Hundreds attend Black Lives Matter protest in Norwich
PUBLISHED: 07:04 30 June 2020 | UPDATED: 07:29 30 June 2020
Hundreds of protestors gathered in Norwich city centre for the latest in a series of Black Lives Matter demonstrations.
On Sunday, around 600 people holding banners and signs congregated outside The Forum for a peaceful protest organised by Black Lives Matter (BLM) Movement Norwich.
The group has hosted demonstrations every Sunday since June 7.
The event started with music from black artists followed by a recording of Martin Luther King Jr’s famous speech.
After the speech everyone was asked to kneel down on one knee for eight minutes and forty-six seconds in memoriam of George Floyd. The silence was followed by the chants that have become synonymous with the BLM movement; “I can’t breathe”, “no justice, no peace”, and “Black Lives Matter”.
Following the moment of remembrance a speaker from the BLM Norwich Group recited the names of black people who have died in custody within the UK and called for reformation of the justice system, an end to stop and search and the decolonisation of the curriculum.
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Protestors were encouraged to maintain social distancing at all times and organisers handed out face masks and hand gel.
One by one speakers answered the organisers’ open call to share their experiences with those who were there.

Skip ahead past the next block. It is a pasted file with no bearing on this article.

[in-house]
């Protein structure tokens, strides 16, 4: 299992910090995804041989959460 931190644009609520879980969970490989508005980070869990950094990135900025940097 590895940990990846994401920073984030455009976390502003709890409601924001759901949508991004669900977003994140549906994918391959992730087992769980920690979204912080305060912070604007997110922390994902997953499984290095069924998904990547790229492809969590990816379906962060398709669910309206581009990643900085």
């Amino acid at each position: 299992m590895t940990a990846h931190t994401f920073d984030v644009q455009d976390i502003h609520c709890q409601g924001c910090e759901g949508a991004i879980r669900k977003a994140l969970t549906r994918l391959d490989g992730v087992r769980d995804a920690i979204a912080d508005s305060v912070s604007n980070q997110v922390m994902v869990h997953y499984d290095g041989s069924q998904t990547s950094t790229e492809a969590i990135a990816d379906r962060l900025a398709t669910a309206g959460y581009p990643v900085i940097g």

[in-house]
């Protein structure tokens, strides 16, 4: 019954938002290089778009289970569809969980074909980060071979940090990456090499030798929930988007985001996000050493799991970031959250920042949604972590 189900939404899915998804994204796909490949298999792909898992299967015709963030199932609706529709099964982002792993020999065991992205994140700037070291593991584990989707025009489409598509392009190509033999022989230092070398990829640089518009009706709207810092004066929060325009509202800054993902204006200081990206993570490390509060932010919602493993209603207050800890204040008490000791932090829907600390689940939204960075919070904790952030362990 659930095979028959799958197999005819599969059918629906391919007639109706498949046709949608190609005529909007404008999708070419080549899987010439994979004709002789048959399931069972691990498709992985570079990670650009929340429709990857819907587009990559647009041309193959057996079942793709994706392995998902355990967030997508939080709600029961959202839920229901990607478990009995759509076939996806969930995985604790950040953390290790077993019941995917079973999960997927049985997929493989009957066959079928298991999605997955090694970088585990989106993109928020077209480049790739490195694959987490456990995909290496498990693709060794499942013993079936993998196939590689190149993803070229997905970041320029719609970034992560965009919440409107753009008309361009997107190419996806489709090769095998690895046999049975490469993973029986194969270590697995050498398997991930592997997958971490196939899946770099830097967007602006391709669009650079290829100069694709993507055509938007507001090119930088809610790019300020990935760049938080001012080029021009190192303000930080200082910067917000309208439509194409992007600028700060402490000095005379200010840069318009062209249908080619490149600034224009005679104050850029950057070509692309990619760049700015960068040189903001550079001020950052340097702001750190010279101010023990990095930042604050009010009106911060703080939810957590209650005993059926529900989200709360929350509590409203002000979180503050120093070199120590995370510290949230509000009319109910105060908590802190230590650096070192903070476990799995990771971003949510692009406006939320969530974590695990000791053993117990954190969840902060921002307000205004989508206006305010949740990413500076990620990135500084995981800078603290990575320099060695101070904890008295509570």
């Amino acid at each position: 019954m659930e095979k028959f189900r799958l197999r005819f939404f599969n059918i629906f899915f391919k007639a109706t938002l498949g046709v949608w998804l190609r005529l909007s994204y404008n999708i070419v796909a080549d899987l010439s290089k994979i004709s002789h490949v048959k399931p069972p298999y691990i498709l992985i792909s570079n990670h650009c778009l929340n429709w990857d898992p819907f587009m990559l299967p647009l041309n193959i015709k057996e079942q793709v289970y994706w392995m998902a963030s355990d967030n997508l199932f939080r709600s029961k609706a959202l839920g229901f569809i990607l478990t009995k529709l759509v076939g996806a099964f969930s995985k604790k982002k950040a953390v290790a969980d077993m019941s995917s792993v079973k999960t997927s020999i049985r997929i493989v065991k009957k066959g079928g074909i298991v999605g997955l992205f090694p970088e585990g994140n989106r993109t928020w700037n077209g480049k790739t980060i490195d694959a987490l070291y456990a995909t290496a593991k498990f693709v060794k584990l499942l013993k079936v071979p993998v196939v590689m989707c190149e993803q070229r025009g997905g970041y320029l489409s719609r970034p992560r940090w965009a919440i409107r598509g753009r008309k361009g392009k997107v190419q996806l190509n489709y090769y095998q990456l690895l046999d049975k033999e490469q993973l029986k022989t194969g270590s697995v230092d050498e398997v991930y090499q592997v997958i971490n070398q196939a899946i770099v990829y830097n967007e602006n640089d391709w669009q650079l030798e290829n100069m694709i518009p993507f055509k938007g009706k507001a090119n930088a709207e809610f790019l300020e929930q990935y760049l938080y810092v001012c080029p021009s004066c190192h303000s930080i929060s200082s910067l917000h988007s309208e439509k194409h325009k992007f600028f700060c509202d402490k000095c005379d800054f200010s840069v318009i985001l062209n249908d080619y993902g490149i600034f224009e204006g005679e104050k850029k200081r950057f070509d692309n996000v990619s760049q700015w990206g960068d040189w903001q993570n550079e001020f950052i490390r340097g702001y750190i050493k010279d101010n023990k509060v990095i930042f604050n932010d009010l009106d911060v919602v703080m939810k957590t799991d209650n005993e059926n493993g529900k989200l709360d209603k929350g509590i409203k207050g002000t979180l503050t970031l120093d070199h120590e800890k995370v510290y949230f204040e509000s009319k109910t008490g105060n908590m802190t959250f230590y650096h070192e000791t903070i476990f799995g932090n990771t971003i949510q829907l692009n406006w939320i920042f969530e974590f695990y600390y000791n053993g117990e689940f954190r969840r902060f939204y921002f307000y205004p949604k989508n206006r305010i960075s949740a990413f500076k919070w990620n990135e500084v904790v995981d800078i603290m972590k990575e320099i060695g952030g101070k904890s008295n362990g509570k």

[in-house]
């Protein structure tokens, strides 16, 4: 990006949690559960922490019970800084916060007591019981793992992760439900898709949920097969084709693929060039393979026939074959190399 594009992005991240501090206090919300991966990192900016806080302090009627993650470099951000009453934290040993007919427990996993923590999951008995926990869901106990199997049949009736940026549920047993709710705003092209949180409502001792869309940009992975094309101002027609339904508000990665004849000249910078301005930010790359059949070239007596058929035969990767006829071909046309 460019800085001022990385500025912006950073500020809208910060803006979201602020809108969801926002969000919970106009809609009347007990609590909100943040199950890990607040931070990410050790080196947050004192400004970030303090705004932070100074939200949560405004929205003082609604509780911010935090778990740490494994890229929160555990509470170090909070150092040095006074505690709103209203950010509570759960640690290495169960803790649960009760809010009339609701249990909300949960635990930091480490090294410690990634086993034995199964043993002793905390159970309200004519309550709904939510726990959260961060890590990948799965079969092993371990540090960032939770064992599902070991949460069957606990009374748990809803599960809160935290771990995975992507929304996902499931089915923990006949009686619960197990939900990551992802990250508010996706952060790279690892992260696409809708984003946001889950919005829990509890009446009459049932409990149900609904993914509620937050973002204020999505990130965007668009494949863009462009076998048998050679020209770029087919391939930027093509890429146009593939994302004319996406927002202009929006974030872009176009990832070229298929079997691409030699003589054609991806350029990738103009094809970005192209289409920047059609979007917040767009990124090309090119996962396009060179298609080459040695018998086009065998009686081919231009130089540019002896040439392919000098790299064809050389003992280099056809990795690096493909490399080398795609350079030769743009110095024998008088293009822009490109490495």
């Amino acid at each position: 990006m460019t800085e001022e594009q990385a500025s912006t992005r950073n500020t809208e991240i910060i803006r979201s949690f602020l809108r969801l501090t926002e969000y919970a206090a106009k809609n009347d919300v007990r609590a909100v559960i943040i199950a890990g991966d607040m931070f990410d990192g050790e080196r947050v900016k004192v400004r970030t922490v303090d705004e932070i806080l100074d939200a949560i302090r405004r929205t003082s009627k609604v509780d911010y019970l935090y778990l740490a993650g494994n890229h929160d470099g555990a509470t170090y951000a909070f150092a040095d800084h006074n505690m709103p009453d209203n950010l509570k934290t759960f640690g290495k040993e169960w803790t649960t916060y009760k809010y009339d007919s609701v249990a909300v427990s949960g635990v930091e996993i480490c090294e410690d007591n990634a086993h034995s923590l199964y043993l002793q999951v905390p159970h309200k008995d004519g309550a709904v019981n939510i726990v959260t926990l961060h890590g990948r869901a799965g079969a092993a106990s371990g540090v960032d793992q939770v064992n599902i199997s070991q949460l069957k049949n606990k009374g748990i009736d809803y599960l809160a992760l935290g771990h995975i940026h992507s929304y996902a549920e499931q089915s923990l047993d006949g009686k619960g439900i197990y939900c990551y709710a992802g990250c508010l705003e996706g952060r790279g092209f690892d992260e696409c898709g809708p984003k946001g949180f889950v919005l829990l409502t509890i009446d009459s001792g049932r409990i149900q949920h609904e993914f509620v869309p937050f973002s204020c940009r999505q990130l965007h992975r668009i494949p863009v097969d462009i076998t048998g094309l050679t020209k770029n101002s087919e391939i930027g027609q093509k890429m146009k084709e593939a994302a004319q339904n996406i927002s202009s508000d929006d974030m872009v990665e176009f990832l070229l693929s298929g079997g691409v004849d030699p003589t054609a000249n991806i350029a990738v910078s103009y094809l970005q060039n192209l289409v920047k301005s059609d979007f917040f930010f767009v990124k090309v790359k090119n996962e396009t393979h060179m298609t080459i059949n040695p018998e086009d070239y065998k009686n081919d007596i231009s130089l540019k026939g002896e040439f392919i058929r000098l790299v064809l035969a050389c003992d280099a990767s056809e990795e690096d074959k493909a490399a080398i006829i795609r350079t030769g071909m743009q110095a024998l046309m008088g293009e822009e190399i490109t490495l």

Black people shared their experiences of racism within Norfolk and Norwich, their experiences with the authorities and why they feel there is a need for movements like Black Lives Matter.
One of the speakers highlighted colour-blind racism, stating “if you don’t ‘see colour’ then you don’t see the oppression and the suffering of black people … you don’t have to be colour-blind, embrace the differences”.
The event was briefly interrupted by a man who refused to follow the event instructions and who was peacefully moved on by two police officers.
Organisers from the BLM Movement Norwich have previously stated that they will continue to hold protests every Sunday at 2pm in Norwich until they see the changes they are demanding.
To protest the oppression of black people and to provide a platform for them to share their experiences and for the people of Norwich to be able to listen to their community and learn from the experiences shared.
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